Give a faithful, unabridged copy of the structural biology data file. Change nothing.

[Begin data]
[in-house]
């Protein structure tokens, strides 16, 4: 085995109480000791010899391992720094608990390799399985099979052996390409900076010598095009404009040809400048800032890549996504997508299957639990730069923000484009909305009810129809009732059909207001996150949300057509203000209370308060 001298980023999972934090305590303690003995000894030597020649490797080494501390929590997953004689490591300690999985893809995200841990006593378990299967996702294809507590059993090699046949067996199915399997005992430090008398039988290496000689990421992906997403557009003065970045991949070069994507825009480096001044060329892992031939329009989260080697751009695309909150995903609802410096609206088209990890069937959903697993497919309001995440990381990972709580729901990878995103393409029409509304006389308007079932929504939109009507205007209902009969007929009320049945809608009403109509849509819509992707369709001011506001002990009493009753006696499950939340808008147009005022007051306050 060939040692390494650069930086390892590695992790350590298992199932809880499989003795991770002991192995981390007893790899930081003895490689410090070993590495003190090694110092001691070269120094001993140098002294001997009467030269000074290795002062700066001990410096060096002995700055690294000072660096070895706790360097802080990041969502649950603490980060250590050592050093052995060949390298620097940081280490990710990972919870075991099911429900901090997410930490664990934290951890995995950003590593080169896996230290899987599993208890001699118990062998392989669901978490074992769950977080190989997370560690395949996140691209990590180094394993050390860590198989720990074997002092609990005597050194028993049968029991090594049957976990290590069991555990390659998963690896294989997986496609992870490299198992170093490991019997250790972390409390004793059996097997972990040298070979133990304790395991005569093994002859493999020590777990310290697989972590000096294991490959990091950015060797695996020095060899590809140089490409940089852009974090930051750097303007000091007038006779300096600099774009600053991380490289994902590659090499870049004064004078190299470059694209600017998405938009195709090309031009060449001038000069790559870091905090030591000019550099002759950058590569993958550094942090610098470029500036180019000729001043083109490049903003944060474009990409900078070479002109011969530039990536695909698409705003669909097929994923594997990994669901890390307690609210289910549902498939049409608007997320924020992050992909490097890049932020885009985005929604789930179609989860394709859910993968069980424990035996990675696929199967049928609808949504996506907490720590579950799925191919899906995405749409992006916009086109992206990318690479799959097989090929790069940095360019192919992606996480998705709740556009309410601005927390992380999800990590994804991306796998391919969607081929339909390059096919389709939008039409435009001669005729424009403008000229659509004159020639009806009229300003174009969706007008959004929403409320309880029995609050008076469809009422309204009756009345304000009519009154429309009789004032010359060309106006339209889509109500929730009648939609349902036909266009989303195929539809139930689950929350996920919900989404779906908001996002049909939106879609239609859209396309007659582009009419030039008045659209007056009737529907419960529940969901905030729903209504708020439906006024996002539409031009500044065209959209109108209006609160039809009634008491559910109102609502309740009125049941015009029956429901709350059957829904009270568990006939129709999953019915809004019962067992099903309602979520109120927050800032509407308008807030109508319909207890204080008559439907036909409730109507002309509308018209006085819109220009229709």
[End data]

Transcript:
[in-house]
């Protein structure tokens, strides 16, 4: 085995109480000791010899391992720094608990390799399985099979052996390409900076010598095009404009040809400048800032890549996504997508299957639990730069923000484009909305009810129809009732059909207001996150949300057509203000209370308060 001298980023999972934090305590303690003995000894030597020649490797080494501390929590997953004689490591300690999985893809995200841990006593378990299967996702294809507590059993090699046949067996199915399997005992430090008398039988290496000689990421992906997403557009003065970045991949070069994507825009480096001044060329892992031939329009989260080697751009695309909150995903609802410096609206088209990890069937959903697993497919309001995440990381990972709580729901990878995103393409029409509304006389308007079932929504939109009507205007209902009969007929009320049945809608009403109509849509819509992707369709001011506001002990009493009753006696499950939340808008147009005022007051306050 060939040692390494650069930086390892590695992790350590298992199932809880499989003795991770002991192995981390007893790899930081003895490689410090070993590495003190090694110092001691070269120094001993140098002294001997009467030269000074290795002062700066001990410096060096002995700055690294000072660096070895706790360097802080990041969502649950603490980060250590050592050093052995060949390298620097940081280490990710990972919870075991099911429900901090997410930490664990934290951890995995950003590593080169896996230290899987599993208890001699118990062998392989669901978490074992769950977080190989997370560690395949996140691209990590180094394993050390860590198989720990074997002092609990005597050194028993049968029991090594049957976990290590069991555990390659998963690896294989997986496609992870490299198992170093490991019997250790972390409390004793059996097997972990040298070979133990304790395991005569093994002859493999020590777990310290697989972590000096294991490959990091950015060797695996020095060899590809140089490409940089852009974090930051750097303007000091007038006779300096600099774009600053991380490289994902590659090499870049004064004078190299470059694209600017998405938009195709090309031009060449001038000069790559870091905090030591000019550099002759950058590569993958550094942090610098470029500036180019000729001043083109490049903003944060474009990409900078070479002109011969530039990536695909698409705003669909097929994923594997990994669901890390307690609210289910549902498939049409608007997320924020992050992909490097890049932020885009985005929604789930179609989860394709859910993968069980424990035996990675696929199967049928609808949504996506907490720590579950799925191919899906995405749409992006916009086109992206990318690479799959097989090929790069940095360019192919992606996480998705709740556009309410601005927390992380999800990590994804991306796998391919969607081929339909390059096919389709939008039409435009001669005729424009403008000229659509004159020639009806009229300003174009969706007008959004929403409320309880029995609050008076469809009422309204009756009345304000009519009154429309009789004032010359060309106006339209889509109500929730009648939609349902036909266009989303195929539809139930689950929350996920919900989404779906908001996002049909939106879609239609859209396309007659582009009419030039008045659209007056009737529907419960529940969901905030729903209504708020439906006024996002539409031009500044065209959209109108209006609160039809009634008491559910109102609502309740009125049941015009029956429901709350059957829904009270568990006939129709999953019915809004019962067992099903309602979520109120927050800032509407308008807030109508319909207890204080008559439907036909409730109507002309509308018209006085819109220009229709």